By Andrew Berlin
NEW YORK, Nov 16 (Reuters) - US companies with rocky histories in the leveraged loan market, including vitamin and supplement retailer GNC Holdings Inc, weight loss company Weight Watchers International and specialty drug maker Valeant Pharmaceuticals International, are turning to the high-yield bond market to help refinance large existing loans, sources said.
Refinancing jumbo loans with a mix of loans and bonds is helping these firms to diversify their investor bases and balance sheets with a greater range of maturities. The bond market generally offers eight- to 10-year maturities while the loan market offers six- or seven-year tenors.
“It gives these issuers as many options as possible,” an investor said.
GNC is attempting to refinance for the second time this year after a previous loan market attempt failed in May. The company cancelled its deal after investors asked for higher pricing to compensate for the risk associated with lending to a ‘brick and mortar’ retailer.
While a slew of companies has chased opportunistic refinancings in recent months amid robust market conditions, GNC faces a pressing 2018 maturity on its revolving credit facility and a 2019 maturity on its term loan, which would put the company at risk of defaulting if the loan is not refinanced.
The current transaction includes a US$705m term loan due in 2022 and US$500m of secured bonds also due in 2022 that will take out GNC’s existing US$1.13bn term loan and repay US$48m of borrowings under its revolving credit facility.
“They probably got reverse inquiry for a secured bond deal,” an investor speculated.
GNC’s existing debt includes a convertible note due in 2020 that will remain outstanding, a source familiar with the deal said.
Weight Watchers is marketing a US$1.39bn term loan due in 2024 and US$500m of unsecured notes due in 2025, which will be used along with cash on hand to refinance its existing US$1.93bn term loan that matures in 2020 and makes up the entirety of its current capital structure.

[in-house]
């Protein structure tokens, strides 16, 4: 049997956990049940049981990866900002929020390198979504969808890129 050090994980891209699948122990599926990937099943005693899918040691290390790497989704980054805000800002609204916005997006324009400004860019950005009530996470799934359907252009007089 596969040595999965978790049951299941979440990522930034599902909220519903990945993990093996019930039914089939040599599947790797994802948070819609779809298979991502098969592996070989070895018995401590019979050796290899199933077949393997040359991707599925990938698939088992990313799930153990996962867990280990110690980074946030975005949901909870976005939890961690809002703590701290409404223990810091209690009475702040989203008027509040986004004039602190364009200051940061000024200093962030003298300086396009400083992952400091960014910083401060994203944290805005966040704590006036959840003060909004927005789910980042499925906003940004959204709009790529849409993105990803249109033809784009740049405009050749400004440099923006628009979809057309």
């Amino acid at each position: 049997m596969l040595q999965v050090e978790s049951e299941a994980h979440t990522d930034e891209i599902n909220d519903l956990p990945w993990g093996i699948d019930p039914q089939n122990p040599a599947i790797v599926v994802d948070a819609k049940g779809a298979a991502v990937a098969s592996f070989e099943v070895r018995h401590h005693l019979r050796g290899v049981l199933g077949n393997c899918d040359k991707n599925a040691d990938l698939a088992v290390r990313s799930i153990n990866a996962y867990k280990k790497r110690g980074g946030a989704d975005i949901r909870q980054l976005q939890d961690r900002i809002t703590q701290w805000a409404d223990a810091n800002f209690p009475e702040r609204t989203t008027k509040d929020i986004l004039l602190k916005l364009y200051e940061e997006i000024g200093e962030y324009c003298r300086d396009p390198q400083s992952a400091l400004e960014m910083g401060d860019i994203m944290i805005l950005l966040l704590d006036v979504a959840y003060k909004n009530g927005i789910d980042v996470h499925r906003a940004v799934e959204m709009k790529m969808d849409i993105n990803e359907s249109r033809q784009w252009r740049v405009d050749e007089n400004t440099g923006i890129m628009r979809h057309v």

Although it has runway on the existing loan, Weight Watchers is likely pursuing the deal now in order to lock in longer-dated financing ahead of its most important quarter, sources said. Its first quarter results, which capture subscriptions driven by food consumption during the holiday period, could boost the clearing yield on any subsequent refinancing if they are underwhelming, sources said.
“Going to avoid the debt before January," an investor said. "That's the big sell-in period for their business.”
GNC and lead bank Bank of America Merrill Lynch declined to comment. Weight Watchers and lead bank JP Morgan did not respond to requests for comment.
Valeant has also been seeking to reprice its US$4.6bn term loan due in 2022 in conjunction with a US$750m pay down sourced from proceeds from an offering of new secured notes.
The company is tapping the bond market as it continues to tackle its roughly US$26bn debt stack – which includes several classes of secured and unsecured bonds in addition to the loan – with liability management exercises and debt paydowns from asset sale proceeds. The new bonds, which were issued on Tuesday as an add-on to an existing tranche, will mature three years after the loan, in 2025.
Other than extending Valeant’s maturity profile, the bonds are positioned as a stick to encourage lenders to approve the repricing. The loan market remains low on supply and losing some of their commitment to the bond market should persuade loan investors to hold on to the remaining pieces, a source close to the deal said.
Valeant wrapped up the loan repricing on Wednesday. The balance on the loan will fall to US$3.8bn following the transactions.
Valeant and lead bank Barclays declined to comment. (Reporting by Andrew Berlin; Editing By Tessa Walsh and Michelle Sierra)